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Land Change Science Program

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Consequences of Landscape Dynamics for Biodiversity

Map depicting relative landscape quality for supporting biodiversity. This example is from a statewide prototype generated for Iowa. Relative landscape quality is calculated based on land cover and management, the distribution of the human population, and road density.
Map depicting relative landscape quality for supporting biodiversity. This example
is from a statewide prototype generated for Iowa. Relative landscape quality is
calculated based on land cover and management, the distribution of the human
population, and road density.
Changes in type and condition of land cover affect how well the landscape can support the ecosystem services on which we rely. We use remote sensors to monitor changes in landsurface responses resulting from the interplay of land use and climate, but collaborate with partners who monitor responses on the ground to understand how these remote observations relate to ecosystem services. Examples of our research include: (1) how land-use change in the Northern Great Plains affects the ability of beekeepers to support the national pollination needs of the U.S. agricultural industry; (2) how land-use change has completely altered the face of Iowa, homogenizing land-cover features that used to reflect a regional character and strongly altering the quality of the landscape for persistence of biodiversity; and (3) how changes in responses of vegetation and moisture monitored by satellite correspond with effects of weather on wetland hydroperiod and calling activity of wetland-dependent animal species monitored in situ. The quantitative relations we identify between the remote observations and the processes being influenced on the ground provide a foundation for projecting potential effects on ecosystem services from land use and climate futures and also informs us how best to tune our remote observations and related products to be responsive to the assessment needs of U.S. agencies and a variety of other stakeholders.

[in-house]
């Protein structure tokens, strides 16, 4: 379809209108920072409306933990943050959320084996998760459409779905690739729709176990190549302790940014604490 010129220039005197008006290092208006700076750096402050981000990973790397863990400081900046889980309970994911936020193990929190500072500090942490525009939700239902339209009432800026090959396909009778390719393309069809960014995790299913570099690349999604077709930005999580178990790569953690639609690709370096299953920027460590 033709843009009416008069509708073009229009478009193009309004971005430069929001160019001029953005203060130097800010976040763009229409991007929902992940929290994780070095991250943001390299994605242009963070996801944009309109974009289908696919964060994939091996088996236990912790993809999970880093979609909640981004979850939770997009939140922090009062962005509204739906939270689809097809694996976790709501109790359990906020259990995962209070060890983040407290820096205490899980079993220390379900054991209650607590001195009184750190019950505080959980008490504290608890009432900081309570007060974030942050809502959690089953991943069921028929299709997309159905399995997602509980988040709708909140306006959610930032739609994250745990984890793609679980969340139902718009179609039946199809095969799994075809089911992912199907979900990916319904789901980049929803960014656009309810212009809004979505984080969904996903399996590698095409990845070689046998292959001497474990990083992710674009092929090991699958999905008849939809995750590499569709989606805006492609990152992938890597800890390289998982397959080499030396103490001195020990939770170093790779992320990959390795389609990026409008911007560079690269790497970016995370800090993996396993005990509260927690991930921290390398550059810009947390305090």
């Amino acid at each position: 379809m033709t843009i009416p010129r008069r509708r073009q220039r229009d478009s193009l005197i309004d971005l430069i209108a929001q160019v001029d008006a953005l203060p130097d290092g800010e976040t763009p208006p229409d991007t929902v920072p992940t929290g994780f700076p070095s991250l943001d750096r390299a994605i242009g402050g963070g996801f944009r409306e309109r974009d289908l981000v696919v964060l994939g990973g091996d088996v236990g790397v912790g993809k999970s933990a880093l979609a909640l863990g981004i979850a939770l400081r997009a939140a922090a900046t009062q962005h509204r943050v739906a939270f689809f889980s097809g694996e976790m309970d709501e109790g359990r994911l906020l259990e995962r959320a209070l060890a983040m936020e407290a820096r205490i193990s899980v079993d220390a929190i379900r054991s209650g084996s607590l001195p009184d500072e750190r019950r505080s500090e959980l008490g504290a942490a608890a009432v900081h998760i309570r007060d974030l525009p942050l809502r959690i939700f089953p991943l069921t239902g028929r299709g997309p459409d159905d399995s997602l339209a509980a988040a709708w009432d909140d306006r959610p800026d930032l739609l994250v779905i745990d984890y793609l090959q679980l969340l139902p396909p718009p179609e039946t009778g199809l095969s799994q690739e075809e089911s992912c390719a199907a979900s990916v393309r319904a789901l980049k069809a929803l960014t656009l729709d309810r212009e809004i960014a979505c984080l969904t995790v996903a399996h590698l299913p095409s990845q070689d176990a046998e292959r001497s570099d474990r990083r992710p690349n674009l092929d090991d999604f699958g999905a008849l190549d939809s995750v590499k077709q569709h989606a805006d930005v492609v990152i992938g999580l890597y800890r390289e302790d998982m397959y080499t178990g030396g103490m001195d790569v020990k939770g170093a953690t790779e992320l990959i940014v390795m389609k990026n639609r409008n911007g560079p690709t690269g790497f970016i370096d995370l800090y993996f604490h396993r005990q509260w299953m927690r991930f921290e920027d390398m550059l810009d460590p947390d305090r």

Understanding linkages between land surface responses we can monitor remotely and ground-based ecological processes and functions is key to providing information required by resource agencies and policymakers who need to assess outcomes from environmental and/or socioeconomic influences, national programs, and other drivers of land-use change.

Principal Investigator: Alisa Gallant, gallant@usgs.gov, EROS Center, Sioux Falls, SD

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